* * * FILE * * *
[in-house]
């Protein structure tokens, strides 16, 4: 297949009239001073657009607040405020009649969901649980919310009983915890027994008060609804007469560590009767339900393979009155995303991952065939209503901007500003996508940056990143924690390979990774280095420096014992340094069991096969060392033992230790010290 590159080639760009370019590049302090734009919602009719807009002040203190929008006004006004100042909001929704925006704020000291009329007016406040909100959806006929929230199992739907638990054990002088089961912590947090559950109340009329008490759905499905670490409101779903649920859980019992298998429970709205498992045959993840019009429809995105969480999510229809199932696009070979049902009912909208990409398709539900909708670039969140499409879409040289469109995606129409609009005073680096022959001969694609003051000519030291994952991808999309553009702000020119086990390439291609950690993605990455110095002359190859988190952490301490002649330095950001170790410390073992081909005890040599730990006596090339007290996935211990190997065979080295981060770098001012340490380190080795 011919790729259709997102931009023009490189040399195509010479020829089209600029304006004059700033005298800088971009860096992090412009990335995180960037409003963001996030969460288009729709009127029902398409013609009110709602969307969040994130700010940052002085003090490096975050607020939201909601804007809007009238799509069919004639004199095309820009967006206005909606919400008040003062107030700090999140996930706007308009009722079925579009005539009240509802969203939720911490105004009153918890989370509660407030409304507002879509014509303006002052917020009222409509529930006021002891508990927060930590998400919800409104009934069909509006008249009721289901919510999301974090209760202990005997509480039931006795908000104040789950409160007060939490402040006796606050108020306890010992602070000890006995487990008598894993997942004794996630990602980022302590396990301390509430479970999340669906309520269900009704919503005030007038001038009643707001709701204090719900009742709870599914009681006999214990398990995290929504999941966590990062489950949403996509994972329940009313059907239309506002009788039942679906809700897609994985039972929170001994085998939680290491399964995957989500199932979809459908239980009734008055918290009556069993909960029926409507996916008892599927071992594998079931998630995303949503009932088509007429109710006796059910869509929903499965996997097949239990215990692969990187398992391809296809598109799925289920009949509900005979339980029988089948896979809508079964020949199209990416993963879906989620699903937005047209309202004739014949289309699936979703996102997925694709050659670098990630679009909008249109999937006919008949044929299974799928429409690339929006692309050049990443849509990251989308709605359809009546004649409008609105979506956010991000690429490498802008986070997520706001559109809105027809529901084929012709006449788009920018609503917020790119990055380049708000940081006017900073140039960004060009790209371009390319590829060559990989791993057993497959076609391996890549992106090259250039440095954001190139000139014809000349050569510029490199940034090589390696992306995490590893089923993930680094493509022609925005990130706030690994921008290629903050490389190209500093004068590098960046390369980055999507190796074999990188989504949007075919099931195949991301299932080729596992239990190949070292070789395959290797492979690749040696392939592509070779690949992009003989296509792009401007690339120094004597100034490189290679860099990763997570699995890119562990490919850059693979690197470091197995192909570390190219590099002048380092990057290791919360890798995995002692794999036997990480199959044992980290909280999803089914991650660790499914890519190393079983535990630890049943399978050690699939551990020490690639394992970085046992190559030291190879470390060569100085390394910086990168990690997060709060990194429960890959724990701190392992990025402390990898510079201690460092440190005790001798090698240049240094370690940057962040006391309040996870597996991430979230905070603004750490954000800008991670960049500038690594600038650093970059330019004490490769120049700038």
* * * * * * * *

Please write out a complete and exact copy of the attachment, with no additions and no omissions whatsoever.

[in-house]
């Protein structure tokens, strides 16, 4: 297949009239001073657009607040405020009649969901649980919310009983915890027994008060609804007469560590009767339900393979009155995303991952065939209503901007500003996508940056990143924690390979990774280095420096014992340094069991096969060392033992230790010290 590159080639760009370019590049302090734009919602009719807009002040203190929008006004006004100042909001929704925006704020000291009329007016406040909100959806006929929230199992739907638990054990002088089961912590947090559950109340009329008490759905499905670490409101779903649920859980019992298998429970709205498992045959993840019009429809995105969480999510229809199932696009070979049902009912909208990409398709539900909708670039969140499409879409040289469109995606129409609009005073680096022959001969694609003051000519030291994952991808999309553009702000020119086990390439291609950690993605990455110095002359190859988190952490301490002649330095950001170790410390073992081909005890040599730990006596090339007290996935211990190997065979080295981060770098001012340490380190080795 011919790729259709997102931009023009490189040399195509010479020829089209600029304006004059700033005298800088971009860096992090412009990335995180960037409003963001996030969460288009729709009127029902398409013609009110709602969307969040994130700010940052002085003090490096975050607020939201909601804007809007009238799509069919004639004199095309820009967006206005909606919400008040003062107030700090999140996930706007308009009722079925579009005539009240509802969203939720911490105004009153918890989370509660407030409304507002879509014509303006002052917020009222409509529930006021002891508990927060930590998400919800409104009934069909509006008249009721289901919510999301974090209760202990005997509480039931006795908000104040789950409160007060939490402040006796606050108020306890010992602070000890006995487990008598894993997942004794996630990602980022302590396990301390509430479970999340669906309520269900009704919503005030007038001038009643707001709701204090719900009742709870599914009681006999214990398990995290929504999941966590990062489950949403996509994972329940009313059907239309506002009788039942679906809700897609994985039972929170001994085998939680290491399964995957989500199932979809459908239980009734008055918290009556069993909960029926409507996916008892599927071992594998079931998630995303949503009932088509007429109710006796059910869509929903499965996997097949239990215990692969990187398992391809296809598109799925289920009949509900005979339980029988089948896979809508079964020949199209990416993963879906989620699903937005047209309202004739014949289309699936979703996102997925694709050659670098990630679009909008249109999937006919008949044929299974799928429409690339929006692309050049990443849509990251989308709605359809009546004649409008609105979506956010991000690429490498802008986070997520706001559109809105027809529901084929012709006449788009920018609503917020790119990055380049708000940081006017900073140039960004060009790209371009390319590829060559990989791993057993497959076609391996890549992106090259250039440095954001190139000139014809000349050569510029490199940034090589390696992306995490590893089923993930680094493509022609925005990130706030690994921008290629903050490389190209500093004068590098960046390369980055999507190796074999990188989504949007075919099931195949991301299932080729596992239990190949070292070789395959290797492979690749040696392939592509070779690949992009003989296509792009401007690339120094004597100034490189290679860099990763997570699995890119562990490919850059693979690197470091197995192909570390190219590099002048380092990057290791919360890798995995002692794999036997990480199959044992980290909280999803089914991650660790499914890519190393079983535990630890049943399978050690699939551990020490690639394992970085046992190559030291190879470390060569100085390394910086990168990690997060709060990194429960890959724990701190392992990025402390990898510079201690460092440190005790001798090698240049240094370690940057962040006391309040996870597996991430979230905070603004750490954000800008991670960049500038690594600038650093970059330019004490490769120049700038």